Peace Crane by Hilary Taylor

Peace Crane by Hilary Taylor
Picture by Justin Wyatt
To read Hilary's story buy this special book...

This magical story has a touch of the supernatural. When an injured crane is found and nursed, something happens, something magical and inspiring...

Gentle Footprints launched- AS SEEN ON TV

Gentle Footprints was officially launched Fri June 4th at the Hay Festival with guest speaker Virginia McKenna and some of the authors

Buy from Bridge House Publishing by clicking on the link BUY:


Virginia McKenna at Hay Launch

Virginia McKenna at Hay Launch

Animal Anthology To Raise Funds for Born Free

Bridge House Publishing announce new book coming Spring 2010. For more about Bridge House please see their website.
This book is the annual charity book for Born Free...if you want to get involved with promoting and selling this book- email me!

Visit the Born Free Website to find out more about their valuable work...

Visit the Born Free Website to find out more about their valuable work...

Monday, 15 March 2010

Horses and their arrival on the Plains

The wild horse (Equus ferus) is a species of the genus Equus, which includes both the domesticated horse subspecies as well as the undomesticated Tarpan and the Przewalski's Horse. The Tarpan became extinct in the 19th century, and the Przewalski's Horse was saved from the brink of extinction and reintroduced successfully to the wild.

Prewalski's Horse- click here for more information

The most likely ancestor of the domestic horse was the Tarpan, which roamed the steppes of Eurasia at the time of domestication. Since the extinction of the Tarpan, attempts have been made to reconstruct the phenotype of the Tarpan, resulting in horse breeds such as the Konik and Heck horse. However, the genetic makeup and foundation bloodstock of those breeds is substantially derived from domesticated horses, and therefore these breeds possess domesticated traits.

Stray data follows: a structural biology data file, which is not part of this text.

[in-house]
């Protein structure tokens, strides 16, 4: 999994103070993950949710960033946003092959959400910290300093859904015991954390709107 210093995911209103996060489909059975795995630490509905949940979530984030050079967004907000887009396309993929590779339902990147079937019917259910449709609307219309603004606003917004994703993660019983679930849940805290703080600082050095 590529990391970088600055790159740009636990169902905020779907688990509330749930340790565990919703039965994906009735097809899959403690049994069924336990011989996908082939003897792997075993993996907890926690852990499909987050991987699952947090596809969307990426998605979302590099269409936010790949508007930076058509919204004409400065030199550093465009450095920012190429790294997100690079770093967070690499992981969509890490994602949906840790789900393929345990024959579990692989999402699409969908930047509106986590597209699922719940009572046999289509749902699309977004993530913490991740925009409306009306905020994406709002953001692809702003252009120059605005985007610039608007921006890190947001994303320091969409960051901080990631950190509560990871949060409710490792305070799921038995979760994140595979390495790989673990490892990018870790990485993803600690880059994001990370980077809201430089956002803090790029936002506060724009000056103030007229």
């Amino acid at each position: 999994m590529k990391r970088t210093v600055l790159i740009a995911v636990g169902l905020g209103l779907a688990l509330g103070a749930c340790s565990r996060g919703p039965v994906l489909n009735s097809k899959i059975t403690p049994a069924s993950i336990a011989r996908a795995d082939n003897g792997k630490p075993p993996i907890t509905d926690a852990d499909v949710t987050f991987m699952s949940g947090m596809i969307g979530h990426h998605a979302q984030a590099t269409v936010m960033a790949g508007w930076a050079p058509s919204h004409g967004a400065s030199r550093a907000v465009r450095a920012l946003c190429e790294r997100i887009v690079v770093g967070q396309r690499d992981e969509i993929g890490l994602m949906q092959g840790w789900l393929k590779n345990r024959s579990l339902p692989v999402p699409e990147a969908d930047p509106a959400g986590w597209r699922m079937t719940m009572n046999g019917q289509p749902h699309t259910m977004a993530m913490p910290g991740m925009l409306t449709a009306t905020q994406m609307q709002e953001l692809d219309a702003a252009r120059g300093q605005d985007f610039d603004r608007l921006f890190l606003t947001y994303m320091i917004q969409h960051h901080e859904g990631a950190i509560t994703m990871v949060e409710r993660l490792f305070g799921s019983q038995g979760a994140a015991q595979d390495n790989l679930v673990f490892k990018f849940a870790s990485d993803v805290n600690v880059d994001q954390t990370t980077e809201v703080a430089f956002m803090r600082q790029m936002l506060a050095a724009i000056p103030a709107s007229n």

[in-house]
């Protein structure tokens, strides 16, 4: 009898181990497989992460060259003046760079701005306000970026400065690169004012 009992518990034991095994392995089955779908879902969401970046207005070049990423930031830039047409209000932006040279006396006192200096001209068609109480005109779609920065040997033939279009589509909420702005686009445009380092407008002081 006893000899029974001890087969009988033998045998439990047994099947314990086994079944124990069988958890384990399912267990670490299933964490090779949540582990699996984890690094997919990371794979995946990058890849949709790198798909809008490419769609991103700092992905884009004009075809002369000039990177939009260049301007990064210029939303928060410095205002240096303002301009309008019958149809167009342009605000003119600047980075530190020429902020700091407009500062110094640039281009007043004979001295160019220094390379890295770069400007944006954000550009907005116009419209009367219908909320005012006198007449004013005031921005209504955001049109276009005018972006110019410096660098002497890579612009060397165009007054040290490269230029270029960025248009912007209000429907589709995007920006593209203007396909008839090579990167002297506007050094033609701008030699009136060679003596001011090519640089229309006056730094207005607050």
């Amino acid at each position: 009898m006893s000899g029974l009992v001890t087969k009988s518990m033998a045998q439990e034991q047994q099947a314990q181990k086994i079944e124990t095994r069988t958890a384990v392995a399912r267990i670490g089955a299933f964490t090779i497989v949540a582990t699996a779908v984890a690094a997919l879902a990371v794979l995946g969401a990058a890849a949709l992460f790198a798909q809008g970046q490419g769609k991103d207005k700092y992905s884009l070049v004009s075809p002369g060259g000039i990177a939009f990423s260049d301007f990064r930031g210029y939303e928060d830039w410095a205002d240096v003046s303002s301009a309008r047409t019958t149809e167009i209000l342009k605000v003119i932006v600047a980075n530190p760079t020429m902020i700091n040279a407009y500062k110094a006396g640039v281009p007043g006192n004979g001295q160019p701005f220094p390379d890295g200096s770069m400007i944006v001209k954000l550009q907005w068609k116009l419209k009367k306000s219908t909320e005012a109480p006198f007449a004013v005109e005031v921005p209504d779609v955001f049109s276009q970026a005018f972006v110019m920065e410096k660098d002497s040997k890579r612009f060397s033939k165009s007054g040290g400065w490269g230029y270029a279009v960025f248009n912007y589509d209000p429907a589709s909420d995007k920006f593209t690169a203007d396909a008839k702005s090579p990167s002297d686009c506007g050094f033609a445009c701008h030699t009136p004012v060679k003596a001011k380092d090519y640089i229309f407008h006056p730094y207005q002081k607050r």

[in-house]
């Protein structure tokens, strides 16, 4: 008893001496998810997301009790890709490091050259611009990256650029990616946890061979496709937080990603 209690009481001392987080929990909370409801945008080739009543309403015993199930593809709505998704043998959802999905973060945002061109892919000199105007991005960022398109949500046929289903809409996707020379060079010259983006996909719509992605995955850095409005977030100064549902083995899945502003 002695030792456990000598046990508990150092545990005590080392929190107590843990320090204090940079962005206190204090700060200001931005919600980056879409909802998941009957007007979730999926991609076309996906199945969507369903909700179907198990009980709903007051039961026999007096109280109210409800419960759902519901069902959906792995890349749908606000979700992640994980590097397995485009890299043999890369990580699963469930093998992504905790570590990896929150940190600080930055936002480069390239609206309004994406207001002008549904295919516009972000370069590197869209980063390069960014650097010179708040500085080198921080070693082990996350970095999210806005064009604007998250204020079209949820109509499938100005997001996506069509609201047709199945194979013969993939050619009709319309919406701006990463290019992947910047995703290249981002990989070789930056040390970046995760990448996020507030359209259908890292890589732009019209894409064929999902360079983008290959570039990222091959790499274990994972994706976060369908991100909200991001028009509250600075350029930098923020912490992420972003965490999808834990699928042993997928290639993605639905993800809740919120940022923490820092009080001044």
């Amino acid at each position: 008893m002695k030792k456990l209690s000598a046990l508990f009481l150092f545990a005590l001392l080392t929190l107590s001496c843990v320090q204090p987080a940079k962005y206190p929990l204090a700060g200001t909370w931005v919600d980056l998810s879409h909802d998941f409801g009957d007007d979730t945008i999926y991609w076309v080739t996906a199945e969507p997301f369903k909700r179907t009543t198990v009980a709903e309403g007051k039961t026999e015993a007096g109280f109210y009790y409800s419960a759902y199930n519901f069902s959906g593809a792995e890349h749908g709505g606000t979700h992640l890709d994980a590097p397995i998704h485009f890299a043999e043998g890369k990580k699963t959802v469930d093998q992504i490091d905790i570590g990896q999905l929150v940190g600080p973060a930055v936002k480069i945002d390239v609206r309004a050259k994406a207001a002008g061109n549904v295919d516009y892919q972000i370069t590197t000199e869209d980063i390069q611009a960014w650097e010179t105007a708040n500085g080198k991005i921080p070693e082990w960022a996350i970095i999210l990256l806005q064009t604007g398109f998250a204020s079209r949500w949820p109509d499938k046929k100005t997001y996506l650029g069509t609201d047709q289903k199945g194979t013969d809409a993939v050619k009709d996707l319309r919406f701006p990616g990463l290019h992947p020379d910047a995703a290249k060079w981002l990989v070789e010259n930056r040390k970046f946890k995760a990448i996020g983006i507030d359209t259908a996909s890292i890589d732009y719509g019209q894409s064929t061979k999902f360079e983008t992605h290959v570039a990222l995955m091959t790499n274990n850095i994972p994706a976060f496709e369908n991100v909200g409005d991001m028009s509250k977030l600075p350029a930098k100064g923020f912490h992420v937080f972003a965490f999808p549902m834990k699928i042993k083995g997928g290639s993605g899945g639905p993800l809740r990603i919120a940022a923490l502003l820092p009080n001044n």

The term "wild horse" is also used colloquially to refer to free roaming herds of feral horses such as the Mustang in the United States, the Brumby in Australia, and many others.

The Brumby Horse, Australia

These feral horses are untamed members of the domestic horse subspecies (Equus ferus caballus), and should not be confused with the two truly "wild" horse subspecies.

The arrival of the horse on the American Plains

The arrival of the horse on the Plains radically altered the lives of the native Americans. Hunting methods, travel, the siting of camps, tribal territory and many other aspects of life were never to be the same again. Many tribes that had lived in permanent villages for part of the year, took up their tipis and became travellers.

The Indians valued and admired these horses. The task of caring for them was given to young boys and young men. In the spring and summer the horses were free to roam wild and feed on the prairies. In winter they were brought closer to the camp and were fed and looked after, but never imprisoned.

Coming tomorrow: The Pony Express

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